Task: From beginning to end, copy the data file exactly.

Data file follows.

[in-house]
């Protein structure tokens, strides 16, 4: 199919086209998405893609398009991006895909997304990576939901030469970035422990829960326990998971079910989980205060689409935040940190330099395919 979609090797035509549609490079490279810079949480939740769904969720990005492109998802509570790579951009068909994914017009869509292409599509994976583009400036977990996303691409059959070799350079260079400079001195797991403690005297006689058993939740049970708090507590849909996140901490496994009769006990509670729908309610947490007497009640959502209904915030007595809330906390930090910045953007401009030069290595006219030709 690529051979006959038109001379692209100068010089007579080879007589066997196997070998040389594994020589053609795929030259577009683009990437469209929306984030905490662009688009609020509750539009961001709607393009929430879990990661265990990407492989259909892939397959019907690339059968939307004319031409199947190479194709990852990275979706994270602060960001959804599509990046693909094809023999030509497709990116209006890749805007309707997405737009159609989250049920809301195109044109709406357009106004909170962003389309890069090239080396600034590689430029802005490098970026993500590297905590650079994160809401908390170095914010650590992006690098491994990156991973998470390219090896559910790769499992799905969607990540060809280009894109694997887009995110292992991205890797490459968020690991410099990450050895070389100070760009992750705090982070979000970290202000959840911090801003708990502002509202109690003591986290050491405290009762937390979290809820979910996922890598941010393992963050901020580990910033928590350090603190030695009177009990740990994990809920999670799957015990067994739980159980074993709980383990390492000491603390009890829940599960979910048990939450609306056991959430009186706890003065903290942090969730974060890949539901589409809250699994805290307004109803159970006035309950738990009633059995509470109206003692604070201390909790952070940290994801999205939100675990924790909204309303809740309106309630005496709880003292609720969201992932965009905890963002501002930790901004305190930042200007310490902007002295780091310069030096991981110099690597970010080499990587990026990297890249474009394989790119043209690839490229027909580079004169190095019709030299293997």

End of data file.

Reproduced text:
[in-house]
């Protein structure tokens, strides 16, 4: 199919086209998405893609398009991006895909997304990576939901030469970035422990829960326990998971079910989980205060689409935040940190330099395919 979609090797035509549609490079490279810079949480939740769904969720990005492109998802509570790579951009068909994914017009869509292409599509994976583009400036977990996303691409059959070799350079260079400079001195797991403690005297006689058993939740049970708090507590849909996140901490496994009769006990509670729908309610947490007497009640959502209904915030007595809330906390930090910045953007401009030069290595006219030709 690529051979006959038109001379692209100068010089007579080879007589066997196997070998040389594994020589053609795929030259577009683009990437469209929306984030905490662009688009609020509750539009961001709607393009929430879990990661265990990407492989259909892939397959019907690339059968939307004319031409199947190479194709990852990275979706994270602060960001959804599509990046693909094809023999030509497709990116209006890749805007309707997405737009159609989250049920809301195109044109709406357009106004909170962003389309890069090239080396600034590689430029802005490098970026993500590297905590650079994160809401908390170095914010650590992006690098491994990156991973998470390219090896559910790769499992799905969607990540060809280009894109694997887009995110292992991205890797490459968020690991410099990450050895070389100070760009992750705090982070979000970290202000959840911090801003708990502002509202109690003591986290050491405290009762937390979290809820979910996922890598941010393992963050901020580990910033928590350090603190030695009177009990740990994990809920999670799957015990067994739980159980074993709980383990390492000491603390009890829940599960979910048990939450609306056991959430009186706890003065903290942090969730974060890949539901589409809250699994805290307004109803159970006035309950738990009633059995509470109206003692604070201390909790952070940290994801999205939100675990924790909204309303809740309106309630005496709880003292609720969201992932965009905890963002501002930790901004305190930042200007310490902007002295780091310069030096991981110099690597970010080499990587990026990297890249474009394989790119043209690839490229027909580079004169190095019709030299293997």